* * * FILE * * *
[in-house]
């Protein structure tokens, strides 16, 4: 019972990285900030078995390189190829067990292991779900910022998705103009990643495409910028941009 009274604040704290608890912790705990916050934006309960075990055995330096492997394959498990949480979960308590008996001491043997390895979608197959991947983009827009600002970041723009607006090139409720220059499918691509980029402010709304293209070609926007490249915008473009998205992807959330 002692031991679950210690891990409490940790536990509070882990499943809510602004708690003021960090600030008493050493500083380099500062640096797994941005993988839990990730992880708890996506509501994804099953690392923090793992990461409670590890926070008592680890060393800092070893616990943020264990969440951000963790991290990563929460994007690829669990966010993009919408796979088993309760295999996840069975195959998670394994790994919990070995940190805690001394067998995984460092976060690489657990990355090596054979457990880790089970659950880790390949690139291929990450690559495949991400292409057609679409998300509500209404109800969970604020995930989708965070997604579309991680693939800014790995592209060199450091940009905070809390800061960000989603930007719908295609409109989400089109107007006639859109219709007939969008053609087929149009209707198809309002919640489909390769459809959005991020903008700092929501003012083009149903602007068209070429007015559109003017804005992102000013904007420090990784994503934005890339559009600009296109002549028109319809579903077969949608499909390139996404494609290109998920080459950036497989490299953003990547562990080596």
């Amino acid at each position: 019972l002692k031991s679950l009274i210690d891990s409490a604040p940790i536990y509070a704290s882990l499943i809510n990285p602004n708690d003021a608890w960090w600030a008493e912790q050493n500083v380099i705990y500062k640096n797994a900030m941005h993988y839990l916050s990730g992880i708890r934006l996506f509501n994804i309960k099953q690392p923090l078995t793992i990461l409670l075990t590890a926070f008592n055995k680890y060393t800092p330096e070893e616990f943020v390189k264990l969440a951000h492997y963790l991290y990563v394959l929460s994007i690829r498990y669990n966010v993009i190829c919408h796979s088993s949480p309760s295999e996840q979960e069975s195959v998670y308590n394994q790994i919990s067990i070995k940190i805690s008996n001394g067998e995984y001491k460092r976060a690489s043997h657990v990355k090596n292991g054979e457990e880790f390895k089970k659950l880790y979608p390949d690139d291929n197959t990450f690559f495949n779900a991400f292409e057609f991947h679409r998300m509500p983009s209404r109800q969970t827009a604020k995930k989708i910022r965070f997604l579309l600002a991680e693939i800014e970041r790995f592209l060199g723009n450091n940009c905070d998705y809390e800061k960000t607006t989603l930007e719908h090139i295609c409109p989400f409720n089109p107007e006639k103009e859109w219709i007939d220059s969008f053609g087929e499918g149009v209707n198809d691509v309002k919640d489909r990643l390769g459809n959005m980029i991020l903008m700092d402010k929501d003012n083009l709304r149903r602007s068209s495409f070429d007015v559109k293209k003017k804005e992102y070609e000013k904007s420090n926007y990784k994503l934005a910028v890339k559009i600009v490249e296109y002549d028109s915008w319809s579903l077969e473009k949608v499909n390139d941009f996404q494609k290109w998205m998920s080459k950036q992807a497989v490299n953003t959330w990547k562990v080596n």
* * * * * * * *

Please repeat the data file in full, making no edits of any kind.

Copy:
[in-house]
């Protein structure tokens, strides 16, 4: 019972990285900030078995390189190829067990292991779900910022998705103009990643495409910028941009 009274604040704290608890912790705990916050934006309960075990055995330096492997394959498990949480979960308590008996001491043997390895979608197959991947983009827009600002970041723009607006090139409720220059499918691509980029402010709304293209070609926007490249915008473009998205992807959330 002692031991679950210690891990409490940790536990509070882990499943809510602004708690003021960090600030008493050493500083380099500062640096797994941005993988839990990730992880708890996506509501994804099953690392923090793992990461409670590890926070008592680890060393800092070893616990943020264990969440951000963790991290990563929460994007690829669990966010993009919408796979088993309760295999996840069975195959998670394994790994919990070995940190805690001394067998995984460092976060690489657990990355090596054979457990880790089970659950880790390949690139291929990450690559495949991400292409057609679409998300509500209404109800969970604020995930989708965070997604579309991680693939800014790995592209060199450091940009905070809390800061960000989603930007719908295609409109989400089109107007006639859109219709007939969008053609087929149009209707198809309002919640489909390769459809959005991020903008700092929501003012083009149903602007068209070429007015559109003017804005992102000013904007420090990784994503934005890339559009600009296109002549028109319809579903077969949608499909390139996404494609290109998920080459950036497989490299953003990547562990080596």
């Amino acid at each position: 019972l002692k031991s679950l009274i210690d891990s409490a604040p940790i536990y509070a704290s882990l499943i809510n990285p602004n708690d003021a608890w960090w600030a008493e912790q050493n500083v380099i705990y500062k640096n797994a900030m941005h993988y839990l916050s990730g992880i708890r934006l996506f509501n994804i309960k099953q690392p923090l078995t793992i990461l409670l075990t590890a926070f008592n055995k680890y060393t800092p330096e070893e616990f943020v390189k264990l969440a951000h492997y963790l991290y990563v394959l929460s994007i690829r498990y669990n966010v993009i190829c919408h796979s088993s949480p309760s295999e996840q979960e069975s195959v998670y308590n394994q790994i919990s067990i070995k940190i805690s008996n001394g067998e995984y001491k460092r976060a690489s043997h657990v990355k090596n292991g054979e457990e880790f390895k089970k659950l880790y979608p390949d690139d291929n197959t990450f690559f495949n779900a991400f292409e057609f991947h679409r998300m509500p983009s209404r109800q969970t827009a604020k995930k989708i910022r965070f997604l579309l600002a991680e693939i800014e970041r790995f592209l060199g723009n450091n940009c905070d998705y809390e800061k960000t607006t989603l930007e719908h090139i295609c409109p989400f409720n089109p107007e006639k103009e859109w219709i007939d220059s969008f053609g087929e499918g149009v209707n198809d691509v309002k919640d489909r990643l390769g459809n959005m980029i991020l903008m700092d402010k929501d003012n083009l709304r149903r602007s068209s495409f070429d007015v559109k293209k003017k804005e992102y070609e000013k904007s420090n926007y990784k994503l934005a910028v890339k559009i600009v490249e296109y002549d028109s915008w319809s579903l077969e473009k949608v499909n390139d941009f996404q494609k290109w998205m998920s080459k950036q992807a497989v490299n953003t959330w990547k562990v080596n």